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State-Centered Lithium Production Plan is Also an Energy Issue

By Cas Biekmann | Mon, 10/25/2021 - 15:22

Seemingly unrelated to other parts of the constitutional electricity reform proposal, the government included a provision that would grant it the exclusive right to extract lithium moving forward. At first glance, extracting the ‘white gold’ is a mining issue, yet lithium is firmly tied into the modern energy industry.

After Canadian mining exploration company Bacanora discovered the world’s largest lithium deposit, with approximate reserves totaling244 million tons, the discussion of lithium extraction has accelerated significantly. For now, lithium is still considered a specialty metal rather than a commodity. Traditionally, it has been used in the production of glass and ceramics and serves to treat bipolar disorder and depression. Regardless. lithium’s importance for the energy transition is clear as a central component used in rechargeable batteries in anything ranging from laptops to electric vehicles (EVs) and battery storage.

Anticipating its importance for the expanding energy transition, private companies have looked to extract Mexico’s significant lithium potential. But these plans go against the vision of an independent energy sector pushed by Mexico’s government, spearheaded by President López Obrador. During his regular morning press conference, the president repeatedly emphasized that lithium deposits should be exclusively developed by the public sector. To this end, the executive–has included a provision that would put any future lithium concessions in the government’s hand along with his controversial proposal to reform the energy sector. Even if the reform were not to pass, which is a realistic scenario noting  that the administration needs significant support from outside of its benches to pass it through Congress for a critical first step, López Obrador said he would deny any potential private lithium concessions. So far, it does appear that the government will respect previous concessions of which 27 are currently active: “An important point is what appears in the transitory: all previous contracts will be respected under the terms to which they were agreed, but the future part is what is most important, which is what is covered by the Mexican state,” says Gonzalo Monroy, director of Mexican energy consultancy GMEC to El Pais. What exactly the government plans to do with the lithium is still hazy, but some analysts suggest that López Obrador could benefit from private industry expertise. Countries such as Bolivia have similarly nationalized lithium production but struggle to get it out of the ground.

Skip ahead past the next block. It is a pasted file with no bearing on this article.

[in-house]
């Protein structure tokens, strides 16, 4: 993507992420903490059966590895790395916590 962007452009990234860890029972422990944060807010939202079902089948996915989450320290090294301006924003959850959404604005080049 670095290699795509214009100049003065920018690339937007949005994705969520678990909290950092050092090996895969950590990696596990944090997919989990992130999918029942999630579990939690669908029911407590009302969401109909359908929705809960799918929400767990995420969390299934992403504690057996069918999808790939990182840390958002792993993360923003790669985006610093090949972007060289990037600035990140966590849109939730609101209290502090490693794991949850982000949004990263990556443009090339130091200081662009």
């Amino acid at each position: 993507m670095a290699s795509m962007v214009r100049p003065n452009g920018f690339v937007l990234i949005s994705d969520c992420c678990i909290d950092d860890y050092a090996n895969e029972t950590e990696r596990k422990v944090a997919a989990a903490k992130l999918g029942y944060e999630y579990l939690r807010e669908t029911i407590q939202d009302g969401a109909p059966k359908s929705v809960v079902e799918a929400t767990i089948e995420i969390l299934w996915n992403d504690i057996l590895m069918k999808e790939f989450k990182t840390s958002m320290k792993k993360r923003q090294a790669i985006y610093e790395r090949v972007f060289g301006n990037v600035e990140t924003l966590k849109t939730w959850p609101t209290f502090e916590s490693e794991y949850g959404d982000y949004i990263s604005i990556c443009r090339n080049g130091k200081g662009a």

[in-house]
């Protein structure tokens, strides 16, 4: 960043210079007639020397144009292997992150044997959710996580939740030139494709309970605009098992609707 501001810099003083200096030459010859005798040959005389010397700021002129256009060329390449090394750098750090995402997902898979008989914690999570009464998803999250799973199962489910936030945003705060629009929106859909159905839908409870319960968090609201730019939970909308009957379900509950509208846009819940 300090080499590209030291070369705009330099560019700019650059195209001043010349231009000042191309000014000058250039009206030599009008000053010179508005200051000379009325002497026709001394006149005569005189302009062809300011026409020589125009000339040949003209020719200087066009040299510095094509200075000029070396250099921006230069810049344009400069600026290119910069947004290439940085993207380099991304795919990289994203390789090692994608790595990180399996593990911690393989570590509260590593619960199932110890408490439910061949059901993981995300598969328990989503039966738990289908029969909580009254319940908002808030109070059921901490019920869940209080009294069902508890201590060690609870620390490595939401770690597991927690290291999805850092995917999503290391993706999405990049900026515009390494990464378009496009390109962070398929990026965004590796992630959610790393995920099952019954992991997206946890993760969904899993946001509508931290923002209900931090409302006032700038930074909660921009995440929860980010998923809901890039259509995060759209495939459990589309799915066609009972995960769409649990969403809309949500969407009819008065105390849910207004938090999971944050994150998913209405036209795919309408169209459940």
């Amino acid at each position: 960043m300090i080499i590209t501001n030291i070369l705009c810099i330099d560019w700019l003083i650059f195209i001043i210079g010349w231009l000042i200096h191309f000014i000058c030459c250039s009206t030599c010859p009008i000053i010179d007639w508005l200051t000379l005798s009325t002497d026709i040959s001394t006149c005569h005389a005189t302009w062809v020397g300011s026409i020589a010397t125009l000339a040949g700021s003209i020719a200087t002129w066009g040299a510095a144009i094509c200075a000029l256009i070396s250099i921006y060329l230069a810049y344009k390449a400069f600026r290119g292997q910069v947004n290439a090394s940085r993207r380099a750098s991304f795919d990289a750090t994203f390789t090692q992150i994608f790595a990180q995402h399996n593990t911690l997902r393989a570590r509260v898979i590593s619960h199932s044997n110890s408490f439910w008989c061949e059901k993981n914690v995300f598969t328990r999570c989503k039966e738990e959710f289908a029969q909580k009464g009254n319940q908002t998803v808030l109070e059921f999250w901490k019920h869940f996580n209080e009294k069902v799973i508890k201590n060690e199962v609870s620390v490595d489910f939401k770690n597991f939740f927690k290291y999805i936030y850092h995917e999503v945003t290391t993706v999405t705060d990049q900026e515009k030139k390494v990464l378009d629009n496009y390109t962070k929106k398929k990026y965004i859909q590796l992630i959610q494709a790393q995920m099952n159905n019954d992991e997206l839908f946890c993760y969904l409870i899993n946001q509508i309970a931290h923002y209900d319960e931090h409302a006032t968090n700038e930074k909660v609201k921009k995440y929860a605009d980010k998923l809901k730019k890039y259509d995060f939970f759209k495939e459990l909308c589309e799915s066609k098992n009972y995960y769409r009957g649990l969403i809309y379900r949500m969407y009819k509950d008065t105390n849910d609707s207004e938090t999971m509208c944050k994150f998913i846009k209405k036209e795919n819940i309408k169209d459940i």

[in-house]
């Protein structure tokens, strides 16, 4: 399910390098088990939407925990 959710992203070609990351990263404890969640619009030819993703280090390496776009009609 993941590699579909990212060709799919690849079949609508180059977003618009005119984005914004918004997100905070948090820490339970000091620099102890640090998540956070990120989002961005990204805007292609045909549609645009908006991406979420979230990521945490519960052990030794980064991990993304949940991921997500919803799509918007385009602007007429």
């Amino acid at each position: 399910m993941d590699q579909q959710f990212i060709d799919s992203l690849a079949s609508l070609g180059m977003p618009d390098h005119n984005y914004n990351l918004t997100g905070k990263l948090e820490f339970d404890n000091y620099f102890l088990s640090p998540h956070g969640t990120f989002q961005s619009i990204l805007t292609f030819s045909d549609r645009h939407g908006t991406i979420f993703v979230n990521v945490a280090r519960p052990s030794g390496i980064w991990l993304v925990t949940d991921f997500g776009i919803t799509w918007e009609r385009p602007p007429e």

Analysts expect that there is much to gain from lithium deposits: a 2015 discovery and subsequent project development by Bacanora has been valued at US$22.6 billion by S&P Global Market Intelligence Data. Nevertheless, such projects face exceptional perils because the technology to extract lithium from clay stone is still unproven in the market. What is more, the project is located in cartel-controlled territory and therefore liable to experience violence. Other looming risks such as water shortages and chemical spills pose further risks.

The data used in this article was sourced from:  
Reuters, S&P, El Pais
Photo by:   Wikipedia Commons
Cas Biekmann Cas Biekmann Journalist and Industry Analyst